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December 11, 2014

Today’s post was shared by The Workers’ Injury Law & Advocacy Group and comes from www.dispatch.com

Jenna Watson | Dispatch
State Rep. John E. Barnes, D-Cleveland, listens to attorney Donal Brey talk during a press conference.
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Jenna Watson | Dispatch
State Rep. John E. Barnes, D-Cleveland, listens to attorney Donal Brey talk during a press conference.

State Rep. John E. Barnes wanted to talk to the Democratic House leader about his committee assignments after the 2010 election, but he says that he was instead told to make that request through the Ohio Legislative Black Caucus.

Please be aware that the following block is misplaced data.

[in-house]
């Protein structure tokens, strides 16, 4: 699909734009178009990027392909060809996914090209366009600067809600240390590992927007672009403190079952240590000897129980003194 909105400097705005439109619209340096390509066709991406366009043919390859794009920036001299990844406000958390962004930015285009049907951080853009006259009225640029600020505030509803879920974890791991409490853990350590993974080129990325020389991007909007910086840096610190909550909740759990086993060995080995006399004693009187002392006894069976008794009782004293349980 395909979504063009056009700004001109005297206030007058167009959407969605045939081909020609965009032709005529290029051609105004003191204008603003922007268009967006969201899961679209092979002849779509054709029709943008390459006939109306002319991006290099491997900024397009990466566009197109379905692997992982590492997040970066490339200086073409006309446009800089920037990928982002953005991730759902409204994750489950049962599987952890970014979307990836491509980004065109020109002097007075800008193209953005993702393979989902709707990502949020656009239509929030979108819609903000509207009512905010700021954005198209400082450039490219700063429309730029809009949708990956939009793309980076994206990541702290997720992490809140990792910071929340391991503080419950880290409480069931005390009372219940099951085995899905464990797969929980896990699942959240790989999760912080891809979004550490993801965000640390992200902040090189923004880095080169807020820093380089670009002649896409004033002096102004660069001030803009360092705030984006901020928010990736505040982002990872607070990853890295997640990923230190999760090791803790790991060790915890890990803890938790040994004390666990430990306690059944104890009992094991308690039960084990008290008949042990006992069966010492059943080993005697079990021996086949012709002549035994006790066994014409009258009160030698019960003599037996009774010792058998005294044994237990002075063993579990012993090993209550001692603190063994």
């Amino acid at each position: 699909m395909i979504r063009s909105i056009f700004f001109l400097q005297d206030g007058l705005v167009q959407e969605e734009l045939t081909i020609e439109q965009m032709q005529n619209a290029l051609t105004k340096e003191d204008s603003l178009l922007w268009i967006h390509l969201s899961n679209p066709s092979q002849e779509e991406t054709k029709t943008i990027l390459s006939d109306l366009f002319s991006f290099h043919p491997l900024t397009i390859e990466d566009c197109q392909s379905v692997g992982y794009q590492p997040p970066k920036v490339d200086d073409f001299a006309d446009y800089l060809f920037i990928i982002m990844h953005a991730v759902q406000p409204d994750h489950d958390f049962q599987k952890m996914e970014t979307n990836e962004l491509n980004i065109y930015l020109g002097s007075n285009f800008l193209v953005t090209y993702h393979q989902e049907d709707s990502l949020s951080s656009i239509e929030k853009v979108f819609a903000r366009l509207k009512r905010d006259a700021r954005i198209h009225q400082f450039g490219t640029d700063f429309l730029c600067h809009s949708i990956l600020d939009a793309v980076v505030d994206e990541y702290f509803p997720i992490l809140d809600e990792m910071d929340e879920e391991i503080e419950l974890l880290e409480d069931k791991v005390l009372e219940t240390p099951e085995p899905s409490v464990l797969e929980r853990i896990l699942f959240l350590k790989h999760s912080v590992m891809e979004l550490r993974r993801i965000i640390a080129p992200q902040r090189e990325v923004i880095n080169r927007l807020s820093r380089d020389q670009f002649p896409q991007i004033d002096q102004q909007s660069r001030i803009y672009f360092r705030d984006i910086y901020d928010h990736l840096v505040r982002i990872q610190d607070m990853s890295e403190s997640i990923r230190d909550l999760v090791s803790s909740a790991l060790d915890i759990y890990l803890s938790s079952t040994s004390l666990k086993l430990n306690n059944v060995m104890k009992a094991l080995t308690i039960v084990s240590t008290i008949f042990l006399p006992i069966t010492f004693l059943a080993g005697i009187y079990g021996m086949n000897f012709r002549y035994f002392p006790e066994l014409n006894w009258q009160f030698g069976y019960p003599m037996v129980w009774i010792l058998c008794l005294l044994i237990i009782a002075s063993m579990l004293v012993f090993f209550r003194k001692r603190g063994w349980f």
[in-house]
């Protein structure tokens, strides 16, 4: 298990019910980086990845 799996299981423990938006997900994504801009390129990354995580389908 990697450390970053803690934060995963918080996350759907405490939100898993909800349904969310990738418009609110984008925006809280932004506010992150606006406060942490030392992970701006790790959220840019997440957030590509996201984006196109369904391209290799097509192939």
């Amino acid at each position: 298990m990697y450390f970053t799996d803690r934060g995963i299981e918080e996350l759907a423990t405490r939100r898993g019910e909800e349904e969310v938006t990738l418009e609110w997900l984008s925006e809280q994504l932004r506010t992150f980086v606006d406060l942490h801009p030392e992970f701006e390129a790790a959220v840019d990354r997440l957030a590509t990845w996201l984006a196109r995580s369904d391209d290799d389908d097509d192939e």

Barnes is black, but the Cleveland Democrat said he did not see any value in joining the Black Caucus. He called the organization’s “moral compass” troubling, and he “wanted to be treated as an individual rather than as a member of a presumed monolithic block of votes based upon his skin color.”

White Democrats, Barnes said, could simply let their committee preferences be known, while black lawmakers had to go through the Black Caucus.

“There should not be a process where there’s a certain procedure that John has to follow because he’s an African-American legislator,” Barnes told reporters yesterday as he discussed an unusual defamation lawsuit he filed this week against the Ohio Democratic Party and its outgoing chairman, Chris Redfern.

“I understand the focus is, you want to have people where you can manage them like they’re on a plantation. That’s…

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